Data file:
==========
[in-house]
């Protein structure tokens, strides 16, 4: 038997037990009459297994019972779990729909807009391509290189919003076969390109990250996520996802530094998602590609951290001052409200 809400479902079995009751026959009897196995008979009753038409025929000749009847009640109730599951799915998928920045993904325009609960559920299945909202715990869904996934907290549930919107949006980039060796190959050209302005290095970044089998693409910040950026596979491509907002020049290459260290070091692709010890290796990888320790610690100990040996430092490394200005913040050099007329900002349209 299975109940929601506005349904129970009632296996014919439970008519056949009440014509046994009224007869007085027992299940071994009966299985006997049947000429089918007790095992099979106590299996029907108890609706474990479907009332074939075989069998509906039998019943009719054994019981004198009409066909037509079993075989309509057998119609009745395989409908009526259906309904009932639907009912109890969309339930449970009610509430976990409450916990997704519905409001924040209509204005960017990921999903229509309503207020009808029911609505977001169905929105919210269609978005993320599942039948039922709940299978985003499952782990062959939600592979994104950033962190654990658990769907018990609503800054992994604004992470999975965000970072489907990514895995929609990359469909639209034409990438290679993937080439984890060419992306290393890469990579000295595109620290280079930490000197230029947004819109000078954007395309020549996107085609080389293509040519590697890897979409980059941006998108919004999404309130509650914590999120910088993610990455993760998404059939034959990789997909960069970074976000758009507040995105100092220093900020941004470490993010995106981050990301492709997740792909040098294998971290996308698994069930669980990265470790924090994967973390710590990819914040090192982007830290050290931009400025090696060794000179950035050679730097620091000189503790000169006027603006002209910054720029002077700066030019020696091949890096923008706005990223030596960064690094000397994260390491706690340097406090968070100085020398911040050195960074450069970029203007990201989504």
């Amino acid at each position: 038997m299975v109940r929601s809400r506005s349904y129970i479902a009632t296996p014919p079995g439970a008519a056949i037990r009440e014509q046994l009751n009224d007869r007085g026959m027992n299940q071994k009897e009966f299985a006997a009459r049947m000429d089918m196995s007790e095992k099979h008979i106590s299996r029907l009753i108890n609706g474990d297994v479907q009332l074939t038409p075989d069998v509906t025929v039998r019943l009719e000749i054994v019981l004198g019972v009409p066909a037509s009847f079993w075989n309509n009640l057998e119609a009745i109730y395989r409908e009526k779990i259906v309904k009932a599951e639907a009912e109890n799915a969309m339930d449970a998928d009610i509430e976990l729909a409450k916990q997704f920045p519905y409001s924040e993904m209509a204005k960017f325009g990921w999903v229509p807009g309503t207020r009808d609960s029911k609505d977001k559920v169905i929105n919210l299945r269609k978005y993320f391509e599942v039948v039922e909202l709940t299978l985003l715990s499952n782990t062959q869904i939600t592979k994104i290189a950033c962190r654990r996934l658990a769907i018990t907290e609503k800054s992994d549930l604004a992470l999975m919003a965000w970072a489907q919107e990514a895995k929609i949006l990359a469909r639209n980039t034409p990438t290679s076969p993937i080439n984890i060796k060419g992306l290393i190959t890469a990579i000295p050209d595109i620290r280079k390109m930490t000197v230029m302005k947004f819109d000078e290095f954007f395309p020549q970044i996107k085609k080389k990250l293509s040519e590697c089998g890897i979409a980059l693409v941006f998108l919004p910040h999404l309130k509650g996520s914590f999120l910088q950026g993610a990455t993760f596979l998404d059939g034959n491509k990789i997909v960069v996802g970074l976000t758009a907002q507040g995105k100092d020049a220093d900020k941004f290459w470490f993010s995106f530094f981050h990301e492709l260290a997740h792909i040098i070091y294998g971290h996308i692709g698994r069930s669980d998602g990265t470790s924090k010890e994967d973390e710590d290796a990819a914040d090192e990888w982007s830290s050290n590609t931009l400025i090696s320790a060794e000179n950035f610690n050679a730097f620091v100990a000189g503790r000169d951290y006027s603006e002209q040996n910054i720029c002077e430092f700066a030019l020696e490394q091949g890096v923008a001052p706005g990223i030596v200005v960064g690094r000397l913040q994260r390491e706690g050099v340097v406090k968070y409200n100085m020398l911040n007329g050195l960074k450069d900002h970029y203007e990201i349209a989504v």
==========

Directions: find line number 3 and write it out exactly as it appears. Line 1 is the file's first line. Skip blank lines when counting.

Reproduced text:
């Amino acid at each position: 038997m299975v109940r929601s809400r506005s349904y129970i479902a009632t296996p014919p079995g439970a008519a056949i037990r009440e014509q046994l009751n009224d007869r007085g026959m027992n299940q071994k009897e009966f299985a006997a009459r049947m000429d089918m196995s007790e095992k099979h008979i106590s299996r029907l009753i108890n609706g474990d297994v479907q009332l074939t038409p075989d069998v509906t025929v039998r019943l009719e000749i054994v019981l004198g019972v009409p066909a037509s009847f079993w075989n309509n009640l057998e119609a009745i109730y395989r409908e009526k779990i259906v309904k009932a599951e639907a009912e109890n799915a969309m339930d449970a998928d009610i509430e976990l729909a409450k916990q997704f920045p519905y409001s924040e993904m209509a204005k960017f325009g990921w999903v229509p807009g309503t207020r009808d609960s029911k609505d977001k559920v169905i929105n919210l299945r269609k978005y993320f391509e599942v039948v039922e909202l709940t299978l985003l715990s499952n782990t062959q869904i939600t592979k994104i290189a950033c962190r654990r996934l658990a769907i018990t907290e609503k800054s992994d549930l604004a992470l999975m919003a965000w970072a489907q919107e990514a895995k929609i949006l990359a469909r639209n980039t034409p990438t290679s076969p993937i080439n984890i060796k060419g992306l290393i190959t890469a990579i000295p050209d595109i620290r280079k390109m930490t000197v230029m302005k947004f819109d000078e290095f954007f395309p020549q970044i996107k085609k080389k990250l293509s040519e590697c089998g890897i979409a980059l693409v941006f998108l919004p910040h999404l309130k509650g996520s914590f999120l910088q950026g993610a990455t993760f596979l998404d059939g034959n491509k990789i997909v960069v996802g970074l976000t758009a907002q507040g995105k100092d020049a220093d900020k941004f290459w470490f993010s995106f530094f981050h990301e492709l260290a997740h792909i040098i070091y294998g971290h996308i692709g698994r069930s669980d998602g990265t470790s924090k010890e994967d973390e710590d290796a990819a914040d090192e990888w982007s830290s050290n590609t931009l400025i090696s320790a060794e000179n950035f610690n050679a730097f620091v100990a000189g503790r000169d951290y006027s603006e002209q040996n910054i720029c002077e430092f700066a030019l020696e490394q091949g890096v923008a001052p706005g990223i030596v200005v960064g690094r000397l913040q994260r390491e706690g050099v340097v406090k968070y409200n100085m020398l911040n007329g050195l960074k450069d900002h970029y203007e990201i349209a989504v």